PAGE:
Thanks, man. I appreciate it. It’s been pretty cool to see the blog grow over the years, particularly since I have to do it in my spare time. It will be interesting to see how things go when I’m finally able to devote the kind of resources I would like to the blog on a regular basis.

  7. I read the above panels, where he pushes the Scorpio guy into the energy field, as a way for Slott to say through his dialogue: “ugh, sorry this arc sucked and I spent about 8 issues on these very non-Spidey type villains; but hey, Norman Osborn is still out there! And Otto, I’m gonna do something with him too! Heroes fighting heroes–I know y’all love that Civil War s**t! And there’s–uh there’s the Regent also.”

    1. “I read the above panels, where he pushes the Scorpio guy into the energy field, as a way for Slott to say through his dialogue: ‘ugh, sorry this arc sucked and I spent about 8 issues on these very non-Spidey type villains; but hey, Norman Osborn is still out there! And Otto, I’m gonna do something with him too! Heroes fighting heroes–I know y’all love that Civil War s**t! And there’s–uh there’s the Regent also.'”

      What I find really bizarre are the people who essentially forgive poor storytelling now because they hope the stuff that is teased for six months down the line delivers. “We spent months with this lame villain Scorpio, crab-head and the other lackeys…but Otto will be back! Maybe it will be good!”

      There’s always an excuse. Just call a spade a spade. The last 11 issues of ASM were largely forgettable. Period. Maybe Otto’s return will be cool. I hope it is, but that doesn’t change the quality fans are getting right now.

  8. The “Power Play” previews left me feeling numb…apparently the very sight of MJ, the woman who’s love motivated Peter to burst out of a grave and deal with one existential crisis after another, makes him squirm and nervously choke up in dinner party speeches. So much for the good will of Renew Your Vows. At least the more reliable and commited daily strip MJ ought to provide me with some entertainment next week

    1. I’ll be the one to defend Slott on this matter, I don’t like it but there you go, Peter could actually be feeling betrayed or angry at Mary Jane because, remember, the reason why she left him by himself after he came back to life in the finale of Superior Spider-Man was because the superhero life was too much for her and being with Peter would make her a target.
      Peter “understood”.
      However Peter finds out that she is now working for a super hero, with an exposed identety, making working for him could make her a target and put her life in danger, and said superhero is Tony Stark, Peter’s rival in the business and the man who nearly destroyed his life and Mary Jane’s during and after Civil War Event.
      So yeah I do “hope” that Peter call her out on her hypocresy and BS.

    2. I hope you’re right. The preview pages seemed to show Peter was still feeling guilty over how he had “screwed everything up between them”

      And let’s not forget that the events of Superior isn’t really how MJ would act anyway, it’s the effects of an altered state of mind brought on by devil magic, the one-above-all assured Peter before the devil deal that she and Peter would survive every outcome and have a family, so if all stories counted from that point forward, she’d have never left him in the lurch even if Superior Spider-Man’s developments had came and went.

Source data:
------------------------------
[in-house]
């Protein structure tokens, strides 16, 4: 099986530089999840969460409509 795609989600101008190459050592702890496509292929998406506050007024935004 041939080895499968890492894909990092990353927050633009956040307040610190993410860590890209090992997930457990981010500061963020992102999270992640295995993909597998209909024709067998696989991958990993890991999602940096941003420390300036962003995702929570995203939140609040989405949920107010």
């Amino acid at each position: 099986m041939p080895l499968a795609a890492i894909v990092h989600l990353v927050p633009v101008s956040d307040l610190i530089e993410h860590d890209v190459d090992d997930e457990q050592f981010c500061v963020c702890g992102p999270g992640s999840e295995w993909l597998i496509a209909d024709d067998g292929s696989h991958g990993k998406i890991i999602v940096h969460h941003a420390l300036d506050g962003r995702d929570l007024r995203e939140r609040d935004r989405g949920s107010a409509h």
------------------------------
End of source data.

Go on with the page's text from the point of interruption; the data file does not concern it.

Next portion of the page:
9. Stillanerd’s review is up and, quite honestly, I don’t know if I’ve ever seen him this annoyed at an issue of ASM. As usual, he exposes flaws like a skilled surgeon. The reference to “A Christmas Story” is perfect.

    “Slott might as well have just said, ‘I know you don’t care about any of this Zodiac stuff, kids, and I’m sorry for wasting all your time and money. But don’t worry, these next couple of stories will be awesome!” I’m just surprised the various Zodiac symbols over the door to the future wasn’t also some coded message spelling out ‘Be sure to drink your Ovaltine.'”

    And then there’s this:

    “Come to think of it, Slott also used that same “doorway to tomorrow” to catapult SpOck into the future of 2099 during Superior Spider-Man #19. Then he had another, albeit different, time doorway in Amazing Spider-Man Vol. 3 #15 for the “Spider-Verse” epilogue, too. And wasn’t there something involving time travel way back during the events of Amazing Spider-Man Vol. 1 #658 – #660 when Spidey team-up with the Future Foundation to find the cause of some rifts in the space-time continuum? Might as well have Parker Industries build themselves a time machine out of a British police box circa 1963 if Slott keeps this up.”

    Boom!

    Seriously. Read the whole thing. It’s worth it.

    1. Slott is a Doctor Who fanboy and Silver Surfer critics often like to point out the book reads like something straight out of a Steve Moffat penned episode…so this probably rings a lot more true than it would.

    2. “Slott is a Doctor Who fanboy and Silver Surfer critics often like to point out the book reads like something straight out of a Steve Moffat penned episode…so this probably rings a lot more true than it would.”

      I’ve also pointed out the similarities between Slott’s Silver Surfer and “Doctor Who.” I’m surprised he’s never received an e-mail from the BBC asking him to tweak the premise a bit so it doesn’t resemble Doctor Who.

      I like Doctor Who, too, but for the life of me I can’t stand Peter Capaldi as the Doctor. He’s the worse Doctor since Sylvester McCoy in the 1980s.